The Greek Way

by Edith Hamilton

Rating: ★★

Hamilton wants people to engage with the examples of ancient Greece. Well, just this year I have read Plato's Republic, Xenophon's Anabasis and Cyropaedia, some ancient Greek tactics manuals and jokes, as well as listened to a number of discussions on Hesiod, Homer, Pindar, and the major tragedies of Greek theatre. Heck, I'm even currently halfway through Plutarch. So I certainly don't disagree with her that there's a lot of value to be extracted from ancient Greece. Yet despite this, I didn't enjoy reading her exhortations here.

Part of what rankled was her style. Hamilton adopts a lofty, forceful voice. When you agree with her it is soaring, powerful -- lines you might clip and repeat to others as expressing a sentiment well.

It is worth our while in the confusions and bewilderments of the present to consider the way by which the Greeks arrived at the clarity of their thought and the affirmation of their art. Very different conditions of life confronted them from those we face, but it is ever to be borne in mind that though the outside of human life changes much, the inside changes little, and the lesson-book we cannot graduate from is human experience.

When you are less sure, or less interested, the tone feels bombastic, a thin skin of argument being puffed up. It leads her into making careless statements. Some frivolities, like

The Greeks were the first people in the world to play

are perhaps forgivable under artistic licence, but others seem to be presented more seriously despite being farcical. For example, Hamilton claims that the idea of men like the Greek generals -- as able to criticise poetry as storm a city -- is unique to ancient Greece, a conclusion that seems utterly bizarre and divorced from an understanding not only of history, but modernity. Does she truly doubt that the martial and the artistic coexist in her own time, and throughout all others?

I also didn't enjoy some of the content very much, somewhat independent of how it was presented. Hamilton is very interested in art, plays and poetry, and the majority of the text is located there. I understand the relevance of these topics to Hamilton's aim, but their importance did seem slightly inflated, and her approach to them was a little repetitious -- I was surprised to find the same quotations popping up in multiple chapters, and a little wearied that the comparison between the Athenian golden age and Elizabethan England was also drawn out independently multiple times. I should mention, though, that these topics just aren't very interesting to me. I like to watch plays, not read them, and I have extremely little tolerance for (non-epic) poetry. If you differ you might enjoy this book significantly more.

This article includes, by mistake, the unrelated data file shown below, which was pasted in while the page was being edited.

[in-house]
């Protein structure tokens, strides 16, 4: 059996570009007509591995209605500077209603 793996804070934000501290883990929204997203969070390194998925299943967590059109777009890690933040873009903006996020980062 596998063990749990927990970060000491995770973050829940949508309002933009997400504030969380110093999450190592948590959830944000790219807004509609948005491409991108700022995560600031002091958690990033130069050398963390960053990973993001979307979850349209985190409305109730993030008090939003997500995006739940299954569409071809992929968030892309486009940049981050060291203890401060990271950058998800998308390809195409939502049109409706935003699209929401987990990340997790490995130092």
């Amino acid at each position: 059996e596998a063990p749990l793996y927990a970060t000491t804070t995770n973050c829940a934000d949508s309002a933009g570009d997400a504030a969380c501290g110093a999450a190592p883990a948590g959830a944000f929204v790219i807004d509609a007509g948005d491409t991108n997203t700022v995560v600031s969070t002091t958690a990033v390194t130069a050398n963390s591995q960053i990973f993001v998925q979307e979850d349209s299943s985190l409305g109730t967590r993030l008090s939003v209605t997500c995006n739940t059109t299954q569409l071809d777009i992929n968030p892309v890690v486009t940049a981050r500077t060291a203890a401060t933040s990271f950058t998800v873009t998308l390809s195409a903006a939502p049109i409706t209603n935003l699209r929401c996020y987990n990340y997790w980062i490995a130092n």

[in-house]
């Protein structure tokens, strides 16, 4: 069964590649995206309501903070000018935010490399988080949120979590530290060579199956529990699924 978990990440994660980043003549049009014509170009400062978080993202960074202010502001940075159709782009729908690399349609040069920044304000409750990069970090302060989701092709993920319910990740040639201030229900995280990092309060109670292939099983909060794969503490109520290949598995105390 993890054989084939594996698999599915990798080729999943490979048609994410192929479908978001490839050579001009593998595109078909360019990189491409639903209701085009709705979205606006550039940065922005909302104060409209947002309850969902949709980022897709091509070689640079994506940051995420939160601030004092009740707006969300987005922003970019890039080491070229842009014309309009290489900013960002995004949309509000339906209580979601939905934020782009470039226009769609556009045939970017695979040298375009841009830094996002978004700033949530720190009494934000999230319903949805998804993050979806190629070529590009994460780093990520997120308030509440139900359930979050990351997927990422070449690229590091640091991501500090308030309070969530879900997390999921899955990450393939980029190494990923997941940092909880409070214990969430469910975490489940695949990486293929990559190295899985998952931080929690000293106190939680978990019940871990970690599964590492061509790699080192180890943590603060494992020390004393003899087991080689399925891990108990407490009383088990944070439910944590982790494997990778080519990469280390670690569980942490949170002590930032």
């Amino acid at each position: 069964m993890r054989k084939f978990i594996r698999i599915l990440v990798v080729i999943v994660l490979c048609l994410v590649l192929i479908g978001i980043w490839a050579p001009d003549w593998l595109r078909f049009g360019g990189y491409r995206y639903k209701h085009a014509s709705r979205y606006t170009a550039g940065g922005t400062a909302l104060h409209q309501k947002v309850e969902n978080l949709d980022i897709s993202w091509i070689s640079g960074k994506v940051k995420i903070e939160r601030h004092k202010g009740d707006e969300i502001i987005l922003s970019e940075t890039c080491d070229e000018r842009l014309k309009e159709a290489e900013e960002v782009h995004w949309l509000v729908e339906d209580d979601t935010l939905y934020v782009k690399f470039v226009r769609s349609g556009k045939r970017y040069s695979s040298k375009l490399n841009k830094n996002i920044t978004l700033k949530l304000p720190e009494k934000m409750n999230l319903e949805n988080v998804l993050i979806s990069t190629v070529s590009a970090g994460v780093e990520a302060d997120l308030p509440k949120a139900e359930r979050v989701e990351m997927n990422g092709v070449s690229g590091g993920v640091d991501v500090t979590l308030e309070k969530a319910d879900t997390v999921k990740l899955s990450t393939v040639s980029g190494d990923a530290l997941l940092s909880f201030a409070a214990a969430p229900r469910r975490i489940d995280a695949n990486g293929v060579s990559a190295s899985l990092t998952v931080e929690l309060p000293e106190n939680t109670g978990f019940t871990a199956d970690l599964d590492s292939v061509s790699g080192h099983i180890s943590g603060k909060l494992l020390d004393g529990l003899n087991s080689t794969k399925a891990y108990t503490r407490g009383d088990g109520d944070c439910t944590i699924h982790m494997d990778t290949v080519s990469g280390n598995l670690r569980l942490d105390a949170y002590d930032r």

I also admit a certain fundamental suspicion of Hamilton's romanticism of ancient Greece (or rather, Athens -- she says the former but almost always means the latter). I can reject the postmodern approach that all cultures are equally valuable without having to abandon all critical distance. It's sometimes easy to forget that other cultures, even ones with many parallels, can be extremely weird. Hamilton tries to draw out Greece as properly curtailing religion, pointing out the limited role of priests in public life. True enough. But what she skips past is the extreme importance of prophecy and prophetic sacrifice to the Greek. Events in the ancient world quite commonly depended upon the movement of entrails from sacrificed animals. Entire armies have paused, refusing to move for weeks because the repeated animal sacrifices gave negative omens. If accounts are to be believed, armies have even held position on the battlefield, suffering the missiles of their foes, and still not moving until the general, sacrificing animal after animal, finally receives the indication he has been looking for, and can order an attack. Modern Westerners struggle to understand even contemporary religious mindsets, and I am wary whenever I see a 'real explanation' projected back to an older brain -- and while it is not all as suspect as her treatment of religion, this kind of grappling with a mindset is what Hamilton is doing. Not merely understanding, either, but drawing on it as something still with us, a spirit of pragmatic rationality.

While it throws up sometimes unexpected hurdles, I don't think understanding the communities of the past is impossible, and it is clear that a form of Hamilton's argument is true. The Renaissance was founded on Greek seeds, and even before it Greek thought had carried currency in the Church. We in the West are their inheritors, and there are connections to draw from modernity to their thought and culture beyond just human universals. But I would prefer to go in open-eyed, to see the alien in them as well as the familiar, and relish both, rather than sweeping them to a summit and lamenting that we ever climbed down.

That has all been quite negative. To capture a couple of the quotes that I did like: Hamilton articulates well the appeal and the trap of the old Eastern religions.

The circle is complete: a wretched populace with no hope save in the invisible, and a priesthood whose power is bound up with the belief in the unimportance of the visible so that they must forever strive to keep it an article of faith. The circle is complete in another sense as well: the wayfarer sheltering for the night in an abandoned house does not care to mend the roof the rain drips through, and a people living in such wretchedness that their one comfort is to deny the importance of the facts of earthly life, will not try to better them.

And also a nice line on the perils of geography for any emperor.

The absolute monarch-submissive slave theory of life flourishes best where there are no hills to give a rebel refuge and no mountain heights to summon a man to live dangerously.